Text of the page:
An exercise program that challenges the mind while mimicking daily tasks may improve mental functioning in older adults with mild cognitive decline, according to a new study.
The trial found significant positive changes, lasting several months, among seniors with memory and thinking changes serious enough to be noticed by others but not so severe as to interfere with daily life, Khaleej times reported.
“I think it’s an interesting study and it adds to the evidence that physical as well as cognitive abilities could help with increasing cognitive function in older adults,” Dr. Zaldy Tan told.
Tan, who was not involved in the study, is medical director of the Alzheimer’s and Dementia Care Program at the University of California, Los Angeles.
People with so-called mild cognitive impairment are at increased risk of developing Alzheimer’s disease and other forms of dementia. But past research shows that both exercise and mental stimulation can spur the brain to make new cells, which might reverse or delay mental decline, according to the study team.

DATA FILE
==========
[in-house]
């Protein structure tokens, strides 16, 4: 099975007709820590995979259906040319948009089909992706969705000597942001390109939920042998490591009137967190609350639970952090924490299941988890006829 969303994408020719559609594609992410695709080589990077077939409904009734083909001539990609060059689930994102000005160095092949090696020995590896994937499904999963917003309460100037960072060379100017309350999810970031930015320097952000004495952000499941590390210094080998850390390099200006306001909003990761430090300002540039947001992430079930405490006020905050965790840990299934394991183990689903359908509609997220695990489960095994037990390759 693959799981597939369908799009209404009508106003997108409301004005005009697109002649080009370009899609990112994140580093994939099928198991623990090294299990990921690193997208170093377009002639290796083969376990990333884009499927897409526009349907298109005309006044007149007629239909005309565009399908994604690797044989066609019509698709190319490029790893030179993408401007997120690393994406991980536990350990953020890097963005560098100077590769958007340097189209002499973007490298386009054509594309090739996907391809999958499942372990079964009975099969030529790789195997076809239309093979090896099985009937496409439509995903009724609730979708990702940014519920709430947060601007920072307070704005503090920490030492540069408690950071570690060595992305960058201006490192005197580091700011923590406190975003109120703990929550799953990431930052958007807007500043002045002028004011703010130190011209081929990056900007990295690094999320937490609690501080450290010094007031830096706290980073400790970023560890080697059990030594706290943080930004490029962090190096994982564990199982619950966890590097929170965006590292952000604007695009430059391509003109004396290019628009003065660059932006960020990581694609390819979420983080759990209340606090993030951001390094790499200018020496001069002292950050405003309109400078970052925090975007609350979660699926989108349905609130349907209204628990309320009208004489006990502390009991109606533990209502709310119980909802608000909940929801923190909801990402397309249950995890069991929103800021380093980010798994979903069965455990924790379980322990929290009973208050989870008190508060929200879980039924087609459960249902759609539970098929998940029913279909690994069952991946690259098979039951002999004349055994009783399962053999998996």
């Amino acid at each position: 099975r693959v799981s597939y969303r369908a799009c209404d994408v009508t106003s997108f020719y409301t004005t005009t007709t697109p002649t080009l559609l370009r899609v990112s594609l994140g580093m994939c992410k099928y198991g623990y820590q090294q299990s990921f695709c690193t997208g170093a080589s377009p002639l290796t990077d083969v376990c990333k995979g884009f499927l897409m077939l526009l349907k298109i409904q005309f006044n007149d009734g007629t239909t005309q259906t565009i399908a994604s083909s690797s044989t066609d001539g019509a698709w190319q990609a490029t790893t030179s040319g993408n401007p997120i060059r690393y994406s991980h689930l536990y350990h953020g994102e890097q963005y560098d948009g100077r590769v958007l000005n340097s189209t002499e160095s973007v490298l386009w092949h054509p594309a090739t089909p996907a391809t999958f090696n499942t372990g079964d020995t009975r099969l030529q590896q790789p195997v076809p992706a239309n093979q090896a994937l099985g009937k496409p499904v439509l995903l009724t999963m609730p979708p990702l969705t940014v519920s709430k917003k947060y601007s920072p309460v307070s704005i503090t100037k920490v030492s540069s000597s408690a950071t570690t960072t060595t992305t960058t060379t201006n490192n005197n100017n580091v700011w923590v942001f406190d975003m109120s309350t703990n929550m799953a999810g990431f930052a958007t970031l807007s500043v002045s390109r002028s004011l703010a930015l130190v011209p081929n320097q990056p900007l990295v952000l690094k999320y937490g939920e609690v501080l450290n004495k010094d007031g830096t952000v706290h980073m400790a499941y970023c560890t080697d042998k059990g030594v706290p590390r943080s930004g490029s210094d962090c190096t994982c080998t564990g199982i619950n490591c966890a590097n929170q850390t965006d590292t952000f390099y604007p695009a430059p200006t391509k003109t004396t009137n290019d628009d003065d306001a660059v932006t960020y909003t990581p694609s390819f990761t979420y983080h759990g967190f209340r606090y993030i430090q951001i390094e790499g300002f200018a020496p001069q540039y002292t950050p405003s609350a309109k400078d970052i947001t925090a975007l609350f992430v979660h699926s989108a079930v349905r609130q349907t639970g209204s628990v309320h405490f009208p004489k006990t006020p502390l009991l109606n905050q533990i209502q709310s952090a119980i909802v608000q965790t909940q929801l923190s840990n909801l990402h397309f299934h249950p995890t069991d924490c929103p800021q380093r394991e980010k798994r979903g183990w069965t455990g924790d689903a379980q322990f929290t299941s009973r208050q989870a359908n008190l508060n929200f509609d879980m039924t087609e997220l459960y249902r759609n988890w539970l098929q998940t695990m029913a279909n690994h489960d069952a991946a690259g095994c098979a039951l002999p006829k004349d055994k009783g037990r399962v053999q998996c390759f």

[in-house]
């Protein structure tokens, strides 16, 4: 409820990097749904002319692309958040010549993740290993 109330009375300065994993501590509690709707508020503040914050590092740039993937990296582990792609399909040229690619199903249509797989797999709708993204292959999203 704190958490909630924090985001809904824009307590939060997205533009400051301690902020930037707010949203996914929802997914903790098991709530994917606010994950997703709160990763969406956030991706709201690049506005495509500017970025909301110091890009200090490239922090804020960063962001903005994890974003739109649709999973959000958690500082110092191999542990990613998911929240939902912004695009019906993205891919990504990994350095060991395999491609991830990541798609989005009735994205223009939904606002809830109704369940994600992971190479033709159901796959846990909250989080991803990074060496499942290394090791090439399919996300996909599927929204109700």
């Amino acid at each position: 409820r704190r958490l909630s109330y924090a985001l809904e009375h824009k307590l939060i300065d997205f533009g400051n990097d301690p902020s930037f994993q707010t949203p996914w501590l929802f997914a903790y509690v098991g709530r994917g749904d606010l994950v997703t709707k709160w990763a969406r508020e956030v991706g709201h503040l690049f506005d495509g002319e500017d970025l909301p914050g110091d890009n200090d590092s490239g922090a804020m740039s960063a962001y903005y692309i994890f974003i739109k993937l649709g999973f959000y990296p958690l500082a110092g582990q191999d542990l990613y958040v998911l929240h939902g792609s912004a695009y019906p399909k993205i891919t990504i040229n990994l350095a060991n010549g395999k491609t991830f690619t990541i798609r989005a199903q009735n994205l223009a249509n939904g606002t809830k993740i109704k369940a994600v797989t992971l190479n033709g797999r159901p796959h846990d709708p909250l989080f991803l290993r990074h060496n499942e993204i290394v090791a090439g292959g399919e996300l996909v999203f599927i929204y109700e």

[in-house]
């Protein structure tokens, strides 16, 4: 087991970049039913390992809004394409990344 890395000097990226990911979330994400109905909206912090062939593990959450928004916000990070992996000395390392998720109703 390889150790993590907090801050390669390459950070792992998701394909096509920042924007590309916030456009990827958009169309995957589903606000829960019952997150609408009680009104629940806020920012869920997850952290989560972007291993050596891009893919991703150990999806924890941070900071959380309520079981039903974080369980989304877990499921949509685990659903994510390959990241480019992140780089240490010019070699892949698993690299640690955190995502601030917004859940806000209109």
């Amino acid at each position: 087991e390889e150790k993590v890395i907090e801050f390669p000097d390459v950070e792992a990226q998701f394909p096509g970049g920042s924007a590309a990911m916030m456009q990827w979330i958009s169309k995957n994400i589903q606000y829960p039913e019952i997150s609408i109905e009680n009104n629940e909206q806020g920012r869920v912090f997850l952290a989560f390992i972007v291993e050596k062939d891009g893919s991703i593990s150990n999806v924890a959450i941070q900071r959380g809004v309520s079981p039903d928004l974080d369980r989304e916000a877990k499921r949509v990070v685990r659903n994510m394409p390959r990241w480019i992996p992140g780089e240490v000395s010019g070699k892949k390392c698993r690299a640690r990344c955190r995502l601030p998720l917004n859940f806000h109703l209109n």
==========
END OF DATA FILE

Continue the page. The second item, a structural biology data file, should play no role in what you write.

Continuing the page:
The FcTSim program includes tasks such as placing and collecting cups and bowls with specific rules and patterns of movement.
“Daily functional tasks are innately cognitive-demanding and involve components of stretching, strengthening, balance and endurance as seen in traditional exercise programs,” the authors write in Age and Ageing.
“Although the functional tasks involved in the FcTSim program are simple placing/collection tasks that most people may do in their everyday life, complex cognitive interplays are required to enable us to see, reach and place the objects to the target position,” they write.